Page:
A10 Alcohol is stimulating the production of endorphins; gradually, this will inhibit natural production of these opiates. Depression can develop as natural endorphins become less available; drinking temporarily relieves your depression.

El Your first drinking experiences were pleasant; alcohol didn't make you sick.

C2, C4 Alcohol causes few adverse effects; your hangovers were rare in the heyday of your drinking, but years or even decades later liver damage changed the picture.

Dl You can handle a lot of alcohol. For many years you did not ordinarily have hangovers or experience other alcohol-related consequences.

D7 Besides your ability to handle a lot of alcohol well, you tend to be a Type A personality compulsive with a strong sex drive; you require very little sleep to function efficiently.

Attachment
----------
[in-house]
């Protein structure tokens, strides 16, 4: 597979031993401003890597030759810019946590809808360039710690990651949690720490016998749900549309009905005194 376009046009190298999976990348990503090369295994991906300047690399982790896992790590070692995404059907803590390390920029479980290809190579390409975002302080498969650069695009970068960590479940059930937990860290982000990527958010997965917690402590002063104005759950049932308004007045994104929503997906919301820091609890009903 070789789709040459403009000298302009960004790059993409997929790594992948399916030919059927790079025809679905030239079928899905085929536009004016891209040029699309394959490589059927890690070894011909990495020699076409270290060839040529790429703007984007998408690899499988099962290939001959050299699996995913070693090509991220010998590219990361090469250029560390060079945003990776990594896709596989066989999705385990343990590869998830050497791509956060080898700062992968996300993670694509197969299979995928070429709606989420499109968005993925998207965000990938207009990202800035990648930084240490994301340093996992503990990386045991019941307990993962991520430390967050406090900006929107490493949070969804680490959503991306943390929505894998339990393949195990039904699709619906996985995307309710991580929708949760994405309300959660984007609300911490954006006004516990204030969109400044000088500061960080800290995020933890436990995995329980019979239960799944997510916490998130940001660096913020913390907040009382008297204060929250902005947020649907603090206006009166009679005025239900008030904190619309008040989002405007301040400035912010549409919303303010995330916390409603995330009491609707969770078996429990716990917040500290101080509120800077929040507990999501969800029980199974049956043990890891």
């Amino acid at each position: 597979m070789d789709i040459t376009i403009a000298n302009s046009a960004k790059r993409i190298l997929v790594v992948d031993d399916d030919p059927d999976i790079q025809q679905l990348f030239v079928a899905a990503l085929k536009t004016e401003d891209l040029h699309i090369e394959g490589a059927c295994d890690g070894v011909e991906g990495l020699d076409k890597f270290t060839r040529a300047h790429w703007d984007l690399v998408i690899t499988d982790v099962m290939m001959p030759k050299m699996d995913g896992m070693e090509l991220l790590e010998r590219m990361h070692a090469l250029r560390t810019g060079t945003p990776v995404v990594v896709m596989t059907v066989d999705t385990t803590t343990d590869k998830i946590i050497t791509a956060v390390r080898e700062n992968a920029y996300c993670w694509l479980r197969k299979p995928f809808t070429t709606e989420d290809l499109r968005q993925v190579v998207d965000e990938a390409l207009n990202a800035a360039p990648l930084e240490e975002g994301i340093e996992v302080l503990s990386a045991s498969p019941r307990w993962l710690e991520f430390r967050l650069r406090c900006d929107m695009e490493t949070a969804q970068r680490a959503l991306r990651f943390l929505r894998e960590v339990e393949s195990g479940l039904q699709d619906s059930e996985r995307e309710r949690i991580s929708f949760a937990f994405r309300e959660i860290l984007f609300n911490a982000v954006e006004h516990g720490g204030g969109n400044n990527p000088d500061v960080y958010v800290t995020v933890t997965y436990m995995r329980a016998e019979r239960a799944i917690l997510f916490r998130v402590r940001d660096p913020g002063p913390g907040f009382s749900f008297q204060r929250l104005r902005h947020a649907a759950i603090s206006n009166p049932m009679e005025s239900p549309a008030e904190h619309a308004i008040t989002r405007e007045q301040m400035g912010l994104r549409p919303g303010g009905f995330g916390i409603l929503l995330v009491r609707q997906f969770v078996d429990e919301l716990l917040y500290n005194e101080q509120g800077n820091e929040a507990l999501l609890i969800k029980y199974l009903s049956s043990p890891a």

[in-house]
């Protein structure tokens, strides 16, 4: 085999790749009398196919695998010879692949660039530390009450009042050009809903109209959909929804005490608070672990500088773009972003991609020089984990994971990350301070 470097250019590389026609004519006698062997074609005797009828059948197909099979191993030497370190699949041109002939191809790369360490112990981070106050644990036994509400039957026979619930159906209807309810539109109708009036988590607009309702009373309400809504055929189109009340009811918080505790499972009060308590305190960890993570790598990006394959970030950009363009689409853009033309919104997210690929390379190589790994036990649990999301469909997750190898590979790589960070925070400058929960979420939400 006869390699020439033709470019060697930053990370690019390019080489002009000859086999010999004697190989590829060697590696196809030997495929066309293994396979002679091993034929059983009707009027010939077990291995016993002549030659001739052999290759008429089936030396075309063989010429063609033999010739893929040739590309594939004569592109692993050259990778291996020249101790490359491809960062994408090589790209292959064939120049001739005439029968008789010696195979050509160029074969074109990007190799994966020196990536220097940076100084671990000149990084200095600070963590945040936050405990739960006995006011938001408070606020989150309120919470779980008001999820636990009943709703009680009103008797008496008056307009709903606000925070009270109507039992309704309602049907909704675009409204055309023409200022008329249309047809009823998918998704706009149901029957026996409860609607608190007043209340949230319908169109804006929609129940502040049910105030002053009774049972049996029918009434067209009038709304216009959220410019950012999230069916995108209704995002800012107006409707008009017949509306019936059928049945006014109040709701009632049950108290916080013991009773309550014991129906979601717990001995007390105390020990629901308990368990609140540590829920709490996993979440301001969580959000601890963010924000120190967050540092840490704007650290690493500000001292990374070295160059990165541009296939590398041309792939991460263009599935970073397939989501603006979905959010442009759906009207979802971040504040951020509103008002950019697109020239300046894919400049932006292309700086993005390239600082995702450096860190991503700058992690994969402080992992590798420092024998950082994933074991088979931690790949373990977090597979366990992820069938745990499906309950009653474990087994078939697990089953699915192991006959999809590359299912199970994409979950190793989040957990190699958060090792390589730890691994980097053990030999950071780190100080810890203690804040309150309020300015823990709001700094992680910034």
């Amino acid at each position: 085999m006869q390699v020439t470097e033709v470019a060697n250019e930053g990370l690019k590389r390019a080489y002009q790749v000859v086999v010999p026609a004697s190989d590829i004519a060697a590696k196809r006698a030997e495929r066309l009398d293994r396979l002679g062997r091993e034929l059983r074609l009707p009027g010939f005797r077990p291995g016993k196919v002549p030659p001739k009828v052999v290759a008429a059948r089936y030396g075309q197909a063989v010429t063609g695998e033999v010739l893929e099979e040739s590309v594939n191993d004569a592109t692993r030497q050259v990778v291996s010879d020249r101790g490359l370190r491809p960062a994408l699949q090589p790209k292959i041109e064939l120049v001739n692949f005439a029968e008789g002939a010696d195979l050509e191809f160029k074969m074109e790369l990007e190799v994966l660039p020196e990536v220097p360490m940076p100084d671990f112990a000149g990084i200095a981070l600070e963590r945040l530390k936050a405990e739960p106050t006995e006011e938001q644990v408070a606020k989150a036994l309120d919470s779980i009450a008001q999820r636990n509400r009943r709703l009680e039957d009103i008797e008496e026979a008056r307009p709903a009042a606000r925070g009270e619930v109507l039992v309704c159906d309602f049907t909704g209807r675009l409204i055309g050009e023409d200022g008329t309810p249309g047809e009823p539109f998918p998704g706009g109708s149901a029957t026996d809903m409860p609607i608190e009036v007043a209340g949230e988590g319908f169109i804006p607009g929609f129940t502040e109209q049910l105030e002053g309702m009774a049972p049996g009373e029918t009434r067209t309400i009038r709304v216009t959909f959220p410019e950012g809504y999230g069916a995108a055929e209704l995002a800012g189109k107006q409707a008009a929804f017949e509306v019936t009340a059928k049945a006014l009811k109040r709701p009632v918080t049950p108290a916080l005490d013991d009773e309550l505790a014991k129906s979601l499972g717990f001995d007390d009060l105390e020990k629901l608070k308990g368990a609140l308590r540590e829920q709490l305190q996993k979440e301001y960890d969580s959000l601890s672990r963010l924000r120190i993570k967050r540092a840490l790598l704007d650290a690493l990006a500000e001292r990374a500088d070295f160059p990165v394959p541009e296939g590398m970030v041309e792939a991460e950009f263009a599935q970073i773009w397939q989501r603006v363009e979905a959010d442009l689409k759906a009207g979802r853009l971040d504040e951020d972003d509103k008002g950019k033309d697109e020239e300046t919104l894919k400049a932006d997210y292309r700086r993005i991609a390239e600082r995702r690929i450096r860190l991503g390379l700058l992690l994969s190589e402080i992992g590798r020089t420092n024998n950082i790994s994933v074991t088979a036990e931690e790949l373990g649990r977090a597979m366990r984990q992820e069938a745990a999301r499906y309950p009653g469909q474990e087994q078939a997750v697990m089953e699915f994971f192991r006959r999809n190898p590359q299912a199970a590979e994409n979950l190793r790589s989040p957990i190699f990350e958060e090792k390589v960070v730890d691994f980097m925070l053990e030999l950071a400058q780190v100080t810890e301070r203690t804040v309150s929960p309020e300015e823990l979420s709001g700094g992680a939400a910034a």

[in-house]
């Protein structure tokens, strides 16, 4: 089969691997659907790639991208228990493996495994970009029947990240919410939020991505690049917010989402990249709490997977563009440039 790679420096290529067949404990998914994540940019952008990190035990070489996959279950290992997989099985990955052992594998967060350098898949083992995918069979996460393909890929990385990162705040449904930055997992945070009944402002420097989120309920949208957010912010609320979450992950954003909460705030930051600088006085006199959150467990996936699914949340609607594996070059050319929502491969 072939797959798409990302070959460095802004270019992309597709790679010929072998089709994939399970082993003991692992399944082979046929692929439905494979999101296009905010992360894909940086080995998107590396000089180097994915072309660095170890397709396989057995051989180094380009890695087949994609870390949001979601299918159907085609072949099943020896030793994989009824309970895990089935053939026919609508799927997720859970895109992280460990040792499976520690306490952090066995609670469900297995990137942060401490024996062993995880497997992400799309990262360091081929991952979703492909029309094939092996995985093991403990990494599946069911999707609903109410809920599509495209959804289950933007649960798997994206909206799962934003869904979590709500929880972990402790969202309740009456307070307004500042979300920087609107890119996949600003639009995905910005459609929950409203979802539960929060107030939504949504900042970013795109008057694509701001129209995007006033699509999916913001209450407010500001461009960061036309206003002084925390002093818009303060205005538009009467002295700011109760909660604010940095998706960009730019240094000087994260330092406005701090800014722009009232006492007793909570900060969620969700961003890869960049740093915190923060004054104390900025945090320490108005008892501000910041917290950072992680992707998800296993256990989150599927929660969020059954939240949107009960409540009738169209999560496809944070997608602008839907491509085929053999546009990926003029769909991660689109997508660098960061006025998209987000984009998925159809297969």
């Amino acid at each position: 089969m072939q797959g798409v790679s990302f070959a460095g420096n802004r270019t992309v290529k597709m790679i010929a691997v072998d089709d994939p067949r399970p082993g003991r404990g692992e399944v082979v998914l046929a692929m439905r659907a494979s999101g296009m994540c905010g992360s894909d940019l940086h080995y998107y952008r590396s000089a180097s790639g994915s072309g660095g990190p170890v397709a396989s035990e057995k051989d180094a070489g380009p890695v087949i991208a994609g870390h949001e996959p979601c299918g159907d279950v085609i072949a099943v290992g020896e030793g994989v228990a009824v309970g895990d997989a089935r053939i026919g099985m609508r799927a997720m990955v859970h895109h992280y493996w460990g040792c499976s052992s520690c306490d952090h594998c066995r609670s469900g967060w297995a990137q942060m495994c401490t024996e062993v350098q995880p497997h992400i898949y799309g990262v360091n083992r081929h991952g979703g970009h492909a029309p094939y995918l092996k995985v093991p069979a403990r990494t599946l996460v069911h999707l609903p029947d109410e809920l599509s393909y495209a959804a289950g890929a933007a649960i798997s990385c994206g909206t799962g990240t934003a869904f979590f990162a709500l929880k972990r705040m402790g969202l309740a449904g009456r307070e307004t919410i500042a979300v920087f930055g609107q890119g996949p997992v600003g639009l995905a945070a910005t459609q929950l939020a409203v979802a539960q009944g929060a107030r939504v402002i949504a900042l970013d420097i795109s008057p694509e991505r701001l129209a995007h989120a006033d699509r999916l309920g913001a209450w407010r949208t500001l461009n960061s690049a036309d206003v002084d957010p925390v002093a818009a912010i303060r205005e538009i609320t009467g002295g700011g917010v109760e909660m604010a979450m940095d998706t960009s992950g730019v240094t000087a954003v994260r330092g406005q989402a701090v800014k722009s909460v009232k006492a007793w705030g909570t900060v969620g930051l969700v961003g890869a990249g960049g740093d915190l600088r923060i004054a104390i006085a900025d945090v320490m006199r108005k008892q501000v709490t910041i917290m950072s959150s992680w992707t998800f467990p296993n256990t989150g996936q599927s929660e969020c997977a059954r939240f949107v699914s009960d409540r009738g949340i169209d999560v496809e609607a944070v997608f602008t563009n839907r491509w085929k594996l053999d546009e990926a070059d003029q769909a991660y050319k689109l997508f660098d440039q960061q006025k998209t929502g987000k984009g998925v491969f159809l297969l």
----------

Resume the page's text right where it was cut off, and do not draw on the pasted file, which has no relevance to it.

E2 A close relative has shown a pattern of high alcohol tolerance.

E5 Your ancestors are predominantly northern European or Native American.

F2 After years of handling a lot of alcohol super normally, you are finally showing signs of the damage alcohol is doing to your brain and nervous system.

F4 Alcohol serves to rev up rather than sedate you; you can party for long periods with few or no signs of intoxication.

F6 Alcohol helps you handle situations that make you anxious.

G1 You had a high tolerance for alcohol even as a teenager. Or...

G2 Your tolerance increased markedly with continual use of alcohol. Or...

G4 Your high tolerance of yesteryear has declined after a long drinking career.

 

5. Allergic/Addicted Alcoholic Chemistry

A4 Alcohol will exhilarate you at first, but you often lose control and may drink until drunk.